AME faculty, graduate, and undergraduate students attended the 37th Oklahoma AIAA/ASME Symposium at Oral Roberts University in Tulsa, Oklahoma on April 15, 2017. AME students contributed 15 technical presentations to the symposium. AME faculty, Drs. Chung-Hao Lee and Yingtao Liu, served as session chairs and led technical discussions in their session.
The Oklahoma AIAA/ASME Symposium is an annual student conference in the State of Oklahoma. Students majoring in mechanical and aerospace engineering from the University of Oklahoma, Oklahoma State University, and University of Tulsa present their research at this conference. This is a prestigious opportunity for OU AME students to publicize their research and prepare for their academic / industrial careers.
The inaugural OU Giving Day was February 28, 2017. It was a 24-hour online fundraiser for scholarships to give everyone the opportunity to make an impact in the lives of OU students.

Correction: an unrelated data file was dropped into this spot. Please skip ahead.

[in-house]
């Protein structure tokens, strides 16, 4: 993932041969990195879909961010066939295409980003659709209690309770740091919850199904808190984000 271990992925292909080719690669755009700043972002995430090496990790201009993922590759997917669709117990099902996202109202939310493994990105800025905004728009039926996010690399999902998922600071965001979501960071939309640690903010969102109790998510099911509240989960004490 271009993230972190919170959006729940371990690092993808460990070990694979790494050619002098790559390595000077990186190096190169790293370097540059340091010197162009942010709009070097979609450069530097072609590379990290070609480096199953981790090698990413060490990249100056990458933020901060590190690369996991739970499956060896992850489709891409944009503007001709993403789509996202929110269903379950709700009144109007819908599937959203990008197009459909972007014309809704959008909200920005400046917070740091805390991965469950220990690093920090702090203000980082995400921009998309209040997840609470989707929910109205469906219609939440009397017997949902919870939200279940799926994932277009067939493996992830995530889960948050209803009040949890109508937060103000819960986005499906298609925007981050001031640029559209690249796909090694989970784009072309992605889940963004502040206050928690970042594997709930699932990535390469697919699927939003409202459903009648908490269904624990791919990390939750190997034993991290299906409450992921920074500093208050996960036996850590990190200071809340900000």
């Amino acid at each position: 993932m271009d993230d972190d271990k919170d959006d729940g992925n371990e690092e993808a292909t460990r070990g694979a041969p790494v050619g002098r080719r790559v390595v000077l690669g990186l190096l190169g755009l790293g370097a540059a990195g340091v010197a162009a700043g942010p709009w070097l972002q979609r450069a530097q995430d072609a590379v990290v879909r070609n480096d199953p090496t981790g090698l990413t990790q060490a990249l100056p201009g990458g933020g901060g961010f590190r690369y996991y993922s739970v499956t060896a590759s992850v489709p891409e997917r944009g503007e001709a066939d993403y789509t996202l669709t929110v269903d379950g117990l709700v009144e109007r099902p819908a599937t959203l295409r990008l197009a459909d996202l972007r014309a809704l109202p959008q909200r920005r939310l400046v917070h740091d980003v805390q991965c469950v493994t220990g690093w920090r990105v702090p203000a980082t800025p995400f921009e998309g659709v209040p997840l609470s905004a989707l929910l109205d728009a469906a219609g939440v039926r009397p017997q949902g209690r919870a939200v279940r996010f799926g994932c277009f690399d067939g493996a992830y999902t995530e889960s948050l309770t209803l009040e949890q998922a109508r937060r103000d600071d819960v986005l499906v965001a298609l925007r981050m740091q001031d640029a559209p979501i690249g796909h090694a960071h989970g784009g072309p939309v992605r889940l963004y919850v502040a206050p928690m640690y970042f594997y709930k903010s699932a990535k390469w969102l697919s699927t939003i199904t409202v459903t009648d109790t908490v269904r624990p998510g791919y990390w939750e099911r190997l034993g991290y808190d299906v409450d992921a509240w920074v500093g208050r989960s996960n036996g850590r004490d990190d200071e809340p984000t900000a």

The funds raised on OU Giving Day go directly to the Gallogly College of Engineering unrestricted scholarship fund. Scholarships through this fund will be awarded to undergraduates and graduate students in any of the College’s seven schools of any major and awarded in 2017.
Gallogly College swept 2 of the 3 University competitions and will receive an additional $2,000, bringing the OU Giving Day total to $30,386! This means that 30 students will receive a scholarship this fall, and YOU made that possible.
1st Place: Most New Donors, with 138. 62% of those that gave to GCoE made their first gift!
1st Place: Most Dollars Raised
Each department within Gallogly College competed to raise the most money and the results are in!
1st Place – Aerospace and Mechanical Engineering
2nd Place – Computer Science
3rd Place – Industrial and Systems Engineering
Our very own Director Altan donated and even made a video to encourage others to participate.
At the Max Westheimer Airport on April 11, 2017, The Norman Chamber of Commerce Aviation/Transportation Committee hosted OU Aerospace Engineering Seniors Kevin Murray and Seth Eilerts of the OU Crimson Skies Design, Build, Fly (DBF) competition team. Also in attendance was Dr. Thomas Hays – the faculty advisor the DBF team who made a special appeal to the committee to involve the University in its conversations around UAVs.